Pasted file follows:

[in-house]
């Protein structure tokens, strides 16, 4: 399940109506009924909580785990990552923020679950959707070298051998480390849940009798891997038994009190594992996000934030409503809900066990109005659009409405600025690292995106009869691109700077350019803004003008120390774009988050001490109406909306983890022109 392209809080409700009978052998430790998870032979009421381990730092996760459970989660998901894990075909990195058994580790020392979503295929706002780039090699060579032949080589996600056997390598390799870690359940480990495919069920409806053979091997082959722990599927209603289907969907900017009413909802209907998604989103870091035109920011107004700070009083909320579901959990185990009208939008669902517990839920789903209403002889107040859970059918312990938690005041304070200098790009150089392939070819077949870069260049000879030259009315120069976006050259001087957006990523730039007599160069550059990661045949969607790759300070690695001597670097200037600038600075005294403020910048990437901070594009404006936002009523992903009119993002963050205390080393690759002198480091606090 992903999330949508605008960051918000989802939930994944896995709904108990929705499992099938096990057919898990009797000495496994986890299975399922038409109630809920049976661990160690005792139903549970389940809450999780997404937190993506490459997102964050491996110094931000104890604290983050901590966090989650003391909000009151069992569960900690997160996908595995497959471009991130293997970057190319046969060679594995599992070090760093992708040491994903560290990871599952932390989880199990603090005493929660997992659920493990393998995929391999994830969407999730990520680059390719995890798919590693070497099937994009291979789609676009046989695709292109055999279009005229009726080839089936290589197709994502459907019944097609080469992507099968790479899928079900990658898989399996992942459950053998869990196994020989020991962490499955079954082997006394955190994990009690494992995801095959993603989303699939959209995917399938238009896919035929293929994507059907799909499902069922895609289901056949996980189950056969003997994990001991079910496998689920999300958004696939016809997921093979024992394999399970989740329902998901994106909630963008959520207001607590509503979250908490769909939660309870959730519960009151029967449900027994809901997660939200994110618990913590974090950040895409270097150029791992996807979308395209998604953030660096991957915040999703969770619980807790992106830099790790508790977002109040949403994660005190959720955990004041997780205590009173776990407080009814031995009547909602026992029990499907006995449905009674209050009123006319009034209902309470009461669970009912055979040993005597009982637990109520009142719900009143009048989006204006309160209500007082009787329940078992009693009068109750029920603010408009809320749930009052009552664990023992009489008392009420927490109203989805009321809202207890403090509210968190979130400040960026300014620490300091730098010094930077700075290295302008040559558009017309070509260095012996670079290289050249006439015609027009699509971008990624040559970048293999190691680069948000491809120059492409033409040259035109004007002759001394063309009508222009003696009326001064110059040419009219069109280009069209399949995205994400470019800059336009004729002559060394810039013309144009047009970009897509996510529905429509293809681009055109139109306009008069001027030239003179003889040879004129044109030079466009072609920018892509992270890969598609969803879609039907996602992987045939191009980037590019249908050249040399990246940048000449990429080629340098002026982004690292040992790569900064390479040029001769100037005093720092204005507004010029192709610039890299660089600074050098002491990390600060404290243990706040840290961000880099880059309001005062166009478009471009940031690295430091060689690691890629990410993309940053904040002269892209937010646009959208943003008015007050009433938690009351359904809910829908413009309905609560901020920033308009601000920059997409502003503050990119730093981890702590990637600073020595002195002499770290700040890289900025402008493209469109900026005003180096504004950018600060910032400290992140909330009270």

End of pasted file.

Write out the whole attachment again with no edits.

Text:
[in-house]
């Protein structure tokens, strides 16, 4: 399940109506009924909580785990990552923020679950959707070298051998480390849940009798891997038994009190594992996000934030409503809900066990109005659009409405600025690292995106009869691109700077350019803004003008120390774009988050001490109406909306983890022109 392209809080409700009978052998430790998870032979009421381990730092996760459970989660998901894990075909990195058994580790020392979503295929706002780039090699060579032949080589996600056997390598390799870690359940480990495919069920409806053979091997082959722990599927209603289907969907900017009413909802209907998604989103870091035109920011107004700070009083909320579901959990185990009208939008669902517990839920789903209403002889107040859970059918312990938690005041304070200098790009150089392939070819077949870069260049000879030259009315120069976006050259001087957006990523730039007599160069550059990661045949969607790759300070690695001597670097200037600038600075005294403020910048990437901070594009404006936002009523992903009119993002963050205390080393690759002198480091606090 992903999330949508605008960051918000989802939930994944896995709904108990929705499992099938096990057919898990009797000495496994986890299975399922038409109630809920049976661990160690005792139903549970389940809450999780997404937190993506490459997102964050491996110094931000104890604290983050901590966090989650003391909000009151069992569960900690997160996908595995497959471009991130293997970057190319046969060679594995599992070090760093992708040491994903560290990871599952932390989880199990603090005493929660997992659920493990393998995929391999994830969407999730990520680059390719995890798919590693070497099937994009291979789609676009046989695709292109055999279009005229009726080839089936290589197709994502459907019944097609080469992507099968790479899928079900990658898989399996992942459950053998869990196994020989020991962490499955079954082997006394955190994990009690494992995801095959993603989303699939959209995917399938238009896919035929293929994507059907799909499902069922895609289901056949996980189950056969003997994990001991079910496998689920999300958004696939016809997921093979024992394999399970989740329902998901994106909630963008959520207001607590509503979250908490769909939660309870959730519960009151029967449900027994809901997660939200994110618990913590974090950040895409270097150029791992996807979308395209998604953030660096991957915040999703969770619980807790992106830099790790508790977002109040949403994660005190959720955990004041997780205590009173776990407080009814031995009547909602026992029990499907006995449905009674209050009123006319009034209902309470009461669970009912055979040993005597009982637990109520009142719900009143009048989006204006309160209500007082009787329940078992009693009068109750029920603010408009809320749930009052009552664990023992009489008392009420927490109203989805009321809202207890403090509210968190979130400040960026300014620490300091730098010094930077700075290295302008040559558009017309070509260095012996670079290289050249006439015609027009699509971008990624040559970048293999190691680069948000491809120059492409033409040259035109004007002759001394063309009508222009003696009326001064110059040419009219069109280009069209399949995205994400470019800059336009004729002559060394810039013309144009047009970009897509996510529905429509293809681009055109139109306009008069001027030239003179003889040879004129044109030079466009072609920018892509992270890969598609969803879609039907996602992987045939191009980037590019249908050249040399990246940048000449990429080629340098002026982004690292040992790569900064390479040029001769100037005093720092204005507004010029192709610039890299660089600074050098002491990390600060404290243990706040840290961000880099880059309001005062166009478009471009940031690295430091060689690691890629990410993309940053904040002269892209937010646009959208943003008015007050009433938690009351359904809910829908413009309905609560901020920033308009601000920059997409502003503050990119730093981890702590990637600073020595002195002499770290700040890289900025402008493209469109900026005003180096504004950018600060910032400290992140909330009270």